The home, located off India Hook Road in northern Rock Hill, has “been significantly devalued as a result” of the sewage backup, the lawsuit states.
After the problem, the family continued to live in their home because of financial constraints. Family members were exposed to toxic mold, bacilli and fungi, according to the lawsuit.
The city’s attorney, David Morrison of Columbia, filed an answer to the Pennells’ claims one month after the family filed suit in December.
In the legal filing, Rock Hill denies it was responsible for any sewage backup in the Pennells’ home and that South Carolina’s law gives the city immunity from the claims.
Morrison did not return phone calls from The Herald seeking comment.
The sewage problem stopped 20 days after it started when a city of Rock Hill crew fixed the problem at her home, Pennell said.
A city utility work order shows that Rock Hill replaced a four-inch service line extending from its main line under the road to the Pennells’ yard. Pennell says she was told by city officials that the work was done “as a favor.”
“If I was responsible, they never would have footed the bill,” she said.
Bagley says the work performed on Dec. 29 near the Pennells’ home was standard procedure.
After the Pennells alerted the city about their backup issue, crews discovered that a new service line on the home’s property had been installed without the city’s knowledge, he said.
The Pennells’ home is located in York County, outside Rock Hill city limits.
Sometimes homeowners upgrade their water or sewer lines, Bagley said, and it’s standard for the city to upgrade the other part of the service line soon after to “match” the investment.
The upgrade usually costs the city an average of about $2,200, he said.
Because the upgrade on the Pennells’ property didn’t require a city permit and city inspectors weren’t notified of the work, the second part of the service line upgrade happened after the problem in the family’s home, he said.
But, city crews found no evidence that the new service line work on Dec. 29, 2010, would have prevented the damage in the family’s home, Bagley said.
In the lawsuit, the Pennells are seeking restitution for cleanup and legal fees and punitive damages for their daughters’ exacerbated health problems, Randi Pennell said.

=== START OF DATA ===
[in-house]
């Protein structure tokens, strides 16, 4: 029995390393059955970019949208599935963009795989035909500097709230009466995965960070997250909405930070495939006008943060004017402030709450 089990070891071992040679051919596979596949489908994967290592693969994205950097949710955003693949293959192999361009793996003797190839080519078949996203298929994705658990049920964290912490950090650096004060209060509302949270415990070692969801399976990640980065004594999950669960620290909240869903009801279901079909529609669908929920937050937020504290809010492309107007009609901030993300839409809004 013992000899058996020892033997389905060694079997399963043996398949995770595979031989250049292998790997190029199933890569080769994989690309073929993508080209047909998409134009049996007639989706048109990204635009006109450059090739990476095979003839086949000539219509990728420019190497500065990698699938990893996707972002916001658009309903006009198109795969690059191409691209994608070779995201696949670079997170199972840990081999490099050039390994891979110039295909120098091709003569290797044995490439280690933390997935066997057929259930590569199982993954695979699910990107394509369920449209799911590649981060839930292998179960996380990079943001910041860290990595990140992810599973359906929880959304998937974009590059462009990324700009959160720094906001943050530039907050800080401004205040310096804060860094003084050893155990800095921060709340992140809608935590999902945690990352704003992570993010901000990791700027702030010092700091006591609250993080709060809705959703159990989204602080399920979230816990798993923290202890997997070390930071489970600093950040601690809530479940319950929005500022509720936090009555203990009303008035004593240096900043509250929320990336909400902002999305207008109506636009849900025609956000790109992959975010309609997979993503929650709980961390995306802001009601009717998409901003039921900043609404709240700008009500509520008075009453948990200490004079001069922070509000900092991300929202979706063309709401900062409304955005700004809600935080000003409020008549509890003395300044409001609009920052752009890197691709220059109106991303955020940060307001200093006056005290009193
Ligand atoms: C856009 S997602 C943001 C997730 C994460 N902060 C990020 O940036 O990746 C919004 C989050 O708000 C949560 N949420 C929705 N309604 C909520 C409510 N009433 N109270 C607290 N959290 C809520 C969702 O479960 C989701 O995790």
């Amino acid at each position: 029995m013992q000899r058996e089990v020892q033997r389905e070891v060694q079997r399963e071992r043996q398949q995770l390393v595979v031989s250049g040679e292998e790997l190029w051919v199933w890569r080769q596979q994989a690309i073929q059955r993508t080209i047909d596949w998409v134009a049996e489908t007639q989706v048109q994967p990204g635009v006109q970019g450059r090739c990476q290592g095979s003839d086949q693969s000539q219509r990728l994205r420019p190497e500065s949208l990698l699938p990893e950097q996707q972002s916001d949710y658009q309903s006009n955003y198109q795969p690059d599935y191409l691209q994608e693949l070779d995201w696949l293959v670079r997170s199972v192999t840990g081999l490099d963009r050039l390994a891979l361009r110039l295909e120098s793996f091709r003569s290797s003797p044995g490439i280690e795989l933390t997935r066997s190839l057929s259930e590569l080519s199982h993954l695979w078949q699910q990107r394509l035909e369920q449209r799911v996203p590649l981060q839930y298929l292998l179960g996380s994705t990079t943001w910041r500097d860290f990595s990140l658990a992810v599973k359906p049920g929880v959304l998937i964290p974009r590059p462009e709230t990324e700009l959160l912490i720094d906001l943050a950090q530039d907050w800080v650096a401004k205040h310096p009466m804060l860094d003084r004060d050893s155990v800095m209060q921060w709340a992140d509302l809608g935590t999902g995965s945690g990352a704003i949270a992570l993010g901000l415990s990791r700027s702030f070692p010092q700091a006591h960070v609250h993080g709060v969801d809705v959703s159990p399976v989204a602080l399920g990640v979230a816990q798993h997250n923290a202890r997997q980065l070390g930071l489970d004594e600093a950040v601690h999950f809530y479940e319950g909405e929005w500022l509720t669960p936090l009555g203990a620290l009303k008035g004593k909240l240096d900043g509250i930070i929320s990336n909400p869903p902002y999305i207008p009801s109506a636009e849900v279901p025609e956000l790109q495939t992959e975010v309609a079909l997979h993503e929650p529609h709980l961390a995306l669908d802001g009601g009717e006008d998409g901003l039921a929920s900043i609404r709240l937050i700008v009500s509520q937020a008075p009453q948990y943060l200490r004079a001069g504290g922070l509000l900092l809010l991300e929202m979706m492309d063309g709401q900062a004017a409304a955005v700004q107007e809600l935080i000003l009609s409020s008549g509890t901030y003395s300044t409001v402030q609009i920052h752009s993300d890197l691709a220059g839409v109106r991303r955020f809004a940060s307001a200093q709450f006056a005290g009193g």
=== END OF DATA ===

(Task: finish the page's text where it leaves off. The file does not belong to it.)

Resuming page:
The sewage problem ruined a hot water drain, carpet and furniture, she said. Their air-conditioning unit needs to be replaced, she said.
A mold and mildew expert found “bacillus”–a bacteria–in places where the sewage overflowed, she said, and multiple tests cost the family about $1,500 each.
Randi Pennell “bent over backward,” she said, in trying to prove to the city’s insurance claims adjuster that the family’s problems were Rock Hill’s fault.
“I jumped through every flaming hoop that they wanted me to,” she said.
Eventually, the insurance firm told the family that the city had no prior notice of a problem and was shielded from paying restitution under the state’s tort law, Pennell said.
Over the past two years, she attended City Council meetings to seek assistance but the insurance firm and the city continued to stall, she said.
The family and the city will go through court mediation before a trial, she said, and she hopes the mediation will make the family “whole” on what they’ve paid out over the past two years.
The issue is “cut and dry” as far as who is at fault, she said.
But, the city of Rock Hill has a differing opinion, Bagley said.
Prior calls to the neighborhood were not related to sewer backups, he said, and city crews who responded to the Pennell home aren’t even sure it was sewage in their basement.
“There’s some things that just happen,” he said. “Things happen to people all the time. It doesn’t mean that someone else caused it.”
Bagley said the city doesn’t doubt something happened to the Pennells’ basement because some city workers could see water damage.
“But nothing that would indicate we were negligent or had knowledge of that,” he said. “Or, that we could have done anything about it.”